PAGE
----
Consideration Trumps Consent: Domestic Violence Orders, What Are Your Options?
A domestic violence order can be brought by application in a private capacity or the police can initiate an application. Typically, if the Police get involved with a domestic violence application there has been a trigger offence or event, basically, Police deem it necessary to protect one person from another. Domestic violence applications and subsequent orders are on the rise in Queensland and with the additional strain of COVID-19 that number is tipped to increase. While a domestic violence order and the application that brings it about, can be confusing, there are a few essential and basic requirements for an application to be considered by a Court. Those points are:
A relevant relationship – typically this is a spousal relationship or a sibling relationship;
Evidence of domestic violence – this could be physical abuse, emotional abuse, financial abuse or some form of controlling behaviour or abuse; and
Protection for the aggrieved (the person who is claiming to be abused) is necessary and desirable – meaning the only way for that person to feel or to actually be protected is for a domestic violence order to be made.
The Court takes these applications very seriously and makes every attempt to measure the desirability of the making of an order. A respondent is often offered an opportunity to deal with the matter (usually on the first Court appearance) to handle the application in one of two ways:
Consent without admission – a respondent does not have to make admissions to the abusive behaviour but can consent to the order being made and the accompanying conditions; or
Dispute the order and/or conditions – this will result in a trial and typically involve a lawyer on each side (or Police for the aggrieved) arguing for or against the making of the order and/or proposed conditions.
It may seem desirable and obvious for a matter to be consented too, an order is made, no further Court inconvenience and you don’t even have to accept the facts that form the application. This is the part where serious consideration becomes important. Consenting is an easy way to do away with the application but STOP first and CONSIDER.
Typically, these applications are brought when both the respondent and aggrieved are under extreme emotional pressure and can cause long standing repercussions for both parties as a domestic violence order usually lasts for 5 years. What seems like a good idea and a prudent decision now, may not be such a good impediment on your life in 5 years. Family law proceedings, weapons licences, child protection proceedings, blue cards or future blue card applications, employment opportunities are just some of the areas of your life that may be affected by a domestic violence order being made. Domestic violence is a constantly evolving area of law and it is all but guaranteed that the long list of repercussions will get longer as the law evolves. A domestic violence order is a serious order that has many negative perspectives in front of the Court, the community and criminal offences can also be raised in the event of a breach of any order. It is always advisable for a lawyer to be consulted at this point to ensure that you are fully informed with the knowledge you need to make an appropriate move.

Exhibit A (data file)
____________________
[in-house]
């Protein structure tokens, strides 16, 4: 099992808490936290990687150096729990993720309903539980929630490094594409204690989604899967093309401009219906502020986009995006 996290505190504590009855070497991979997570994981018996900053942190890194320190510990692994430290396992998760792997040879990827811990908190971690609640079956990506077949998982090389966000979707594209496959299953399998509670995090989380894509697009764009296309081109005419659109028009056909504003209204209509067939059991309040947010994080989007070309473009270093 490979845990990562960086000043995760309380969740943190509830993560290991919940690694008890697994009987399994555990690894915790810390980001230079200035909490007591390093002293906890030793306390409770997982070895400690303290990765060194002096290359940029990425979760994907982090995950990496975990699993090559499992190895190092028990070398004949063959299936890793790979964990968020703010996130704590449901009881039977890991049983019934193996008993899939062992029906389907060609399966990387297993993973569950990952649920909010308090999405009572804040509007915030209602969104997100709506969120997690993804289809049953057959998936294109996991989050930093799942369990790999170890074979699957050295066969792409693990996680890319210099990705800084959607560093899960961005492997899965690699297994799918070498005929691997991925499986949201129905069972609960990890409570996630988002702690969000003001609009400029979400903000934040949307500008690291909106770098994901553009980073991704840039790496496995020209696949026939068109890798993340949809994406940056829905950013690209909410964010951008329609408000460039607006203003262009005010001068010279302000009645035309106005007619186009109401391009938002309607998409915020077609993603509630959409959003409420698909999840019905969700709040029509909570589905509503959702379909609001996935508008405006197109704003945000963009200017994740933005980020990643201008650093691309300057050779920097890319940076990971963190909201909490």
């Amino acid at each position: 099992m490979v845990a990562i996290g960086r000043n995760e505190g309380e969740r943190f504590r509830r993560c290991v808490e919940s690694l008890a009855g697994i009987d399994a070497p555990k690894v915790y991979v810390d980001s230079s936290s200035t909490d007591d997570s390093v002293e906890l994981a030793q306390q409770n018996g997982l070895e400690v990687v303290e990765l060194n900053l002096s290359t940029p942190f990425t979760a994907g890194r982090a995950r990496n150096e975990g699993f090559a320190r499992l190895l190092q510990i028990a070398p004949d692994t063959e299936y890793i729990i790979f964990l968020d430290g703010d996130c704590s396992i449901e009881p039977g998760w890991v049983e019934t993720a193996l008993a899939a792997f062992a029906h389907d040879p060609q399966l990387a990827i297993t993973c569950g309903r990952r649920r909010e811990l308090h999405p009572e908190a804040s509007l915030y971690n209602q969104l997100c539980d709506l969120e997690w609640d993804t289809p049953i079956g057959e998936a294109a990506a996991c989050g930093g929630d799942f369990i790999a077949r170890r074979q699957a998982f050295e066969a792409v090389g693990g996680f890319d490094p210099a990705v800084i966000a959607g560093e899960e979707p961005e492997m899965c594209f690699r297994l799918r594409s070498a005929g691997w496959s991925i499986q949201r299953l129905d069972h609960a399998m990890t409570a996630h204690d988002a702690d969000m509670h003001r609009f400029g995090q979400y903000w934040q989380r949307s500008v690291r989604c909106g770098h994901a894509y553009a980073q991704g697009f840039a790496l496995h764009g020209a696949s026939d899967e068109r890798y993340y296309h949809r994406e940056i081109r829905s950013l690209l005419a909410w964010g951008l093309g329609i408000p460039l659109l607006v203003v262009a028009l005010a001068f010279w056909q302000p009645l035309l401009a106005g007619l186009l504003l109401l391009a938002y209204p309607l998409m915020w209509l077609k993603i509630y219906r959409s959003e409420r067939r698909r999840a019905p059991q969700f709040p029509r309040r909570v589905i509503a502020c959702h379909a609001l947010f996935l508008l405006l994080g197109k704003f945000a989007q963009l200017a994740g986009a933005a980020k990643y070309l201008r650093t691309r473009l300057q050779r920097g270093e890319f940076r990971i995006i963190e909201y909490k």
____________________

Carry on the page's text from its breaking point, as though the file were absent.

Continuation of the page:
While disputing the making of an order can be a difficult and tiring road, a consented order, particularly with admissions, can make a difficult situation last much longer. Breaching an order whether consented too or not can mean potential criminal proceedings and subsequent penalties and convictions recorded permanently against you. Take another moment to seriously consider all your options, an order whether consented to or not is a big responsibility and can last for up to 5 years or more.
In dealing with any application it is always advisable to STOP, take a deep breath and CONSIDER your options. Independent legal advice should always be sought in this difficult time to help you make the right decision for you and your family. It is not uncommon for domestic violence conditions to be lessened or discontinued altogether through successful legal advice and negotiations.
Bouchier Khan Lawyers has offices in Toowoomba, Ipswich and Brisbane and can provide a judgement free environment to discuss all the above options with a solicitor and help guide you to a successful conclusion to any domestic violence application.
This article is of a general nature and is intended for information only. It should not be relied upon as legal advice. If you require further information, advice or assistance for your specific circumstance, please contact us at Bouchier Khan Lawyers.